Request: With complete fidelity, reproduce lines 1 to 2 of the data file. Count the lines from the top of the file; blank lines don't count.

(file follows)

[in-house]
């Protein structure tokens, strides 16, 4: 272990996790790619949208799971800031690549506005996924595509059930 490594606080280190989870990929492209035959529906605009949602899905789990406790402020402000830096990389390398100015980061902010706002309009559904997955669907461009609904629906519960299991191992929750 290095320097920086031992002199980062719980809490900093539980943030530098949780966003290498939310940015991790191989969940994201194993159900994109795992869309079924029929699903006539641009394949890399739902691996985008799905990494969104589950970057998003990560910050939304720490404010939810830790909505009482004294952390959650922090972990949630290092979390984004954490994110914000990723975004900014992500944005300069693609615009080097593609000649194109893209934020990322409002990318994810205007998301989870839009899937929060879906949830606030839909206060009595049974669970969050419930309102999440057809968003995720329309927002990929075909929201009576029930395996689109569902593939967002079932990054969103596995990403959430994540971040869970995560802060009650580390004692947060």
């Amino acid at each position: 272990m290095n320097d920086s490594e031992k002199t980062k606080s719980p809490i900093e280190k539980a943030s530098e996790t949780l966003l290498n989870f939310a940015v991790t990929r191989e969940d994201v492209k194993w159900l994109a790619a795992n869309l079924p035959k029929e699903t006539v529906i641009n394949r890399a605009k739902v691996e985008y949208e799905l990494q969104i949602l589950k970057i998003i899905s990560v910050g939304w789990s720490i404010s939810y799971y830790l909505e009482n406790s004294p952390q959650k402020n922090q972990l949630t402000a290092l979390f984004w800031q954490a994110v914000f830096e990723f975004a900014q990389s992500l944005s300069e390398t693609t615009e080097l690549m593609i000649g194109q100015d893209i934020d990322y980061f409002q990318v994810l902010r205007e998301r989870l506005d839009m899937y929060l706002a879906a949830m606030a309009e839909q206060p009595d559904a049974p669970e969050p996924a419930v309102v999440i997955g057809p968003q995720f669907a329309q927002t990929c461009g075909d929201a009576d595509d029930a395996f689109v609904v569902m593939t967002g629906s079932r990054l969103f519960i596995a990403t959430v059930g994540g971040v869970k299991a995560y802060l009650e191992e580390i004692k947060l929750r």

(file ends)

[in-house]
């Protein structure tokens, strides 16, 4: 272990996790790619949208799971800031690549506005996924595509059930 490594606080280190989870990929492209035959529906605009949602899905789990406790402020402000830096990389390398100015980061902010706002309009559904997955669907461009609904629906519960299991191992929750 290095320097920086031992002199980062719980809490900093539980943030530098949780966003290498939310940015991790191989969940994201194993159900994109795992869309079924029929699903006539641009394949890399739902691996985008799905990494969104589950970057998003990560910050939304720490404010939810830790909505009482004294952390959650922090972990949630290092979390984004954490994110914000990723975004900014992500944005300069693609615009080097593609000649194109893209934020990322409002990318994810205007998301989870839009899937929060879906949830606030839909206060009595049974669970969050419930309102999440057809968003995720329309927002990929075909929201009576029930395996689109569902593939967002079932990054969103596995990403959430994540971040869970995560802060009650580390004692947060």